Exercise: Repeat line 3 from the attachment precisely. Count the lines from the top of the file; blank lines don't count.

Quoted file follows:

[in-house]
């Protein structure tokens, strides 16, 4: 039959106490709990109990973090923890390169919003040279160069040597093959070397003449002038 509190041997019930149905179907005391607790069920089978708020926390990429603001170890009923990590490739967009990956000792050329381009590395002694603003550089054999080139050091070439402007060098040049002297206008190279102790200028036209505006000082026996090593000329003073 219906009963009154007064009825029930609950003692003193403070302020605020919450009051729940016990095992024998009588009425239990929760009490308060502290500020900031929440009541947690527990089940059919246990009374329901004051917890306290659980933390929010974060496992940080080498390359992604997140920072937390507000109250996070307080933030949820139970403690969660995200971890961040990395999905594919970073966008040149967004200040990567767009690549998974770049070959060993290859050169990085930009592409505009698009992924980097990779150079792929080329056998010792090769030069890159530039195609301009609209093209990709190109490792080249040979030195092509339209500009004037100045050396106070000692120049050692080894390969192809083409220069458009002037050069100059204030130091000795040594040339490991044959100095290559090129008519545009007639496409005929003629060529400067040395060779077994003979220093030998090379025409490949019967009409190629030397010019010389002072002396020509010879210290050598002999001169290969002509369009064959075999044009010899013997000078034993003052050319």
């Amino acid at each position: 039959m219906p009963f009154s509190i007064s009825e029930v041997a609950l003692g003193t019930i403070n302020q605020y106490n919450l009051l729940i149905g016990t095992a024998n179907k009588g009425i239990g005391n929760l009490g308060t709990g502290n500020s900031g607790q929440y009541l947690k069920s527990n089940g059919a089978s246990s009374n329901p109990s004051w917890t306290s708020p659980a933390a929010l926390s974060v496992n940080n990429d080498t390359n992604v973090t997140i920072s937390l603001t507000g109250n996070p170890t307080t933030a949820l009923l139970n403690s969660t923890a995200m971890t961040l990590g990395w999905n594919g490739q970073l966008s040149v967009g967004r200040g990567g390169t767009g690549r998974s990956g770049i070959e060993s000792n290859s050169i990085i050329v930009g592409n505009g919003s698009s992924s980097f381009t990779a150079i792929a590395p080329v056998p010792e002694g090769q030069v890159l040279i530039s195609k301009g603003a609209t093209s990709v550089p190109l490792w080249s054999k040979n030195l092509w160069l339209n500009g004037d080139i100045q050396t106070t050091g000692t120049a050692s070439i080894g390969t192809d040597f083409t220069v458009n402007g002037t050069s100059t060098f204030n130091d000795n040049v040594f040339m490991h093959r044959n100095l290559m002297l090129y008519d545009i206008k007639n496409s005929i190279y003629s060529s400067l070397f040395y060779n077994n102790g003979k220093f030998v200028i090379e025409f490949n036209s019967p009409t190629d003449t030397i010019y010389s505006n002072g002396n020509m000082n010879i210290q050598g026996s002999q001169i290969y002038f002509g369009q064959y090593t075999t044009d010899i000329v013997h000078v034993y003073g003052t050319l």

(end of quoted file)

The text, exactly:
């Amino acid at each position: 039959m219906p009963f009154s509190i007064s009825e029930v041997a609950l003692g003193t019930i403070n302020q605020y106490n919450l009051l729940i149905g016990t095992a024998n179907k009588g009425i239990g005391n929760l009490g308060t709990g502290n500020s900031g607790q929440y009541l947690k069920s527990n089940g059919a089978s246990s009374n329901p109990s004051w917890t306290s708020p659980a933390a929010l926390s974060v496992n940080n990429d080498t390359n992604v973090t997140i920072s937390l603001t507000g109250n996070p170890t307080t933030a949820l009923l139970n403690s969660t923890a995200m971890t961040l990590g990395w999905n594919g490739q970073l966008s040149v967009g967004r200040g990567g390169t767009g690549r998974s990956g770049i070959e060993s000792n290859s050169i990085i050329v930009g592409n505009g919003s698009s992924s980097f381009t990779a150079i792929a590395p080329v056998p010792e002694g090769q030069v890159l040279i530039s195609k301009g603003a609209t093209s990709v550089p190109l490792w080249s054999k040979n030195l092509w160069l339209n500009g004037d080139i100045q050396t106070t050091g000692t120049a050692s070439i080894g390969t192809d040597f083409t220069v458009n402007g002037t050069s100059t060098f204030n130091d000795n040049v040594f040339m490991h093959r044959n100095l290559m002297l090129y008519d545009i206008k007639n496409s005929i190279y003629s060529s400067l070397f040395y060779n077994n102790g003979k220093f030998v200028i090379e025409f490949n036209s019967p009409t190629d003449t030397i010019y010389s505006n002072g002396n020509m000082n010879i210290q050598g026996s002999q001169i290969y002038f002509g369009q064959y090593t075999t044009d010899i000329v013997h000078v034993y003073g003052t050319l």